Understanding Cash-Out Re-Fi

5 Replies

I posted this under another topic as well, so if you have already read, my apologies.

Can you please confirm my understanding of this strategy is accurate...so, I buy a cash flow property in the following manner:

Purchase Price: $100k (including all entrance costs aside from down pmt...)

Personal Cash $25k (down pmt. on 75%LTV loan)

Mortgage $75k

Amortization 30 yrs.

Interest Rate 5%

Monthly Payment $700

Rehab Costs $12k

Total Personal Cash on Deal $37k

ARV $130k (after rehab and 6 mos. seasoning)

then...

Re-Fi (estimates not including closing, current principal balance, etc...)

Mortgage $130k

Amortization 30 yrs

Interest Rate 4.5%

Monthly Payment $800

Loan Balance $75k

Cash at Closing $55k (mortgage - balance)

So, in this example I would be able to repay myself for the initial investment ($37k) and clear the difference to re-invest, etc...and the mortgage would hopefully be low enough to still cash flow?

This strategy seems to have infinitely different twists...things like varying rehab costs, origination fees, interest rates, amortization schedules, etc. And if the rent payment is not sufficient to cover the mortgage and have a reserve, I could lose money on a deal like this...

@Brandon Sturgill - You would still have a 75% LTV on the ARV. So if the ARV is $130k your loan would be $97,500. The original loan would be paid off and you can cash out the difference $22,500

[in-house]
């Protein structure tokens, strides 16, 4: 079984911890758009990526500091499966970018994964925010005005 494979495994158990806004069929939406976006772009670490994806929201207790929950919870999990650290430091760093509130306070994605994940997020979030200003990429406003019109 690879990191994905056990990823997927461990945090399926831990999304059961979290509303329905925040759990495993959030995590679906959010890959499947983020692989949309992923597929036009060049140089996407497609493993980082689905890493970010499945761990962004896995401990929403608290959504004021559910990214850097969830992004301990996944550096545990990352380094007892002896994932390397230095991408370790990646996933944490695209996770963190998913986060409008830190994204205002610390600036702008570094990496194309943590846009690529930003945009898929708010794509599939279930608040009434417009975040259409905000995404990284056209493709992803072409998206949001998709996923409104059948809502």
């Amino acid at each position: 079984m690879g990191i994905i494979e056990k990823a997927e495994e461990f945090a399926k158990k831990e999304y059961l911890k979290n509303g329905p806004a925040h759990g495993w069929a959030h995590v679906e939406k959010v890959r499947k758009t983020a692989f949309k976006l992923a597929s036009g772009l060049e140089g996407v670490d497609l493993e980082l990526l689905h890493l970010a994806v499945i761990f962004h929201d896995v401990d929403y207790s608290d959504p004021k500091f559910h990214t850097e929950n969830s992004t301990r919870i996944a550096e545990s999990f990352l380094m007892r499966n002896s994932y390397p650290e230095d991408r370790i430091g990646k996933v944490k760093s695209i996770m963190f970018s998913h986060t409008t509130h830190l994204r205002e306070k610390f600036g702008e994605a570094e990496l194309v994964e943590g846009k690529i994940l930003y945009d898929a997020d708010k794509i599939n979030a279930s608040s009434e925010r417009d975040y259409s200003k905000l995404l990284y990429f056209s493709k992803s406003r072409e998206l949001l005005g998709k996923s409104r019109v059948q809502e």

Originally posted by @Brie Schmidt:

@Brandon Sturgill - You would still have a 75% LTV on the ARV. So if the ARV is $130k your loan would be $97,500. The original loan would be paid off and you can cash out the difference $22,500

Brie is correct, that will likely be the max you can get out. In addition, your property may not assess at 130k, or, even it does, many banks will still use the original purchase price for the LTV calculation.

Andrew is right, if you refi before 1 year they require a list of repairs you did and the cost.  a $12k rehab might not get you an increase of $30k 

We did a 6 month cash out and got our rehab costs back out plus 75% but it was still significantly less than ARV

Another point to add is that a lot of lenders will use a slightly higher interest rate and/or higher closing costs to do a cash-out refi (just because they can).  In your example your rate dropped from 5 to 4.5 which is pretty unlikely in the current interest rate/lending environment.

If you're talking about a conventional mortgage then the seasoning period is 1 year.  If you go the commercial mortgage route, some lenders will use a smaller window, but in my experience they are a lot more interested in the details of how you added value than if you wait for over 1 year.

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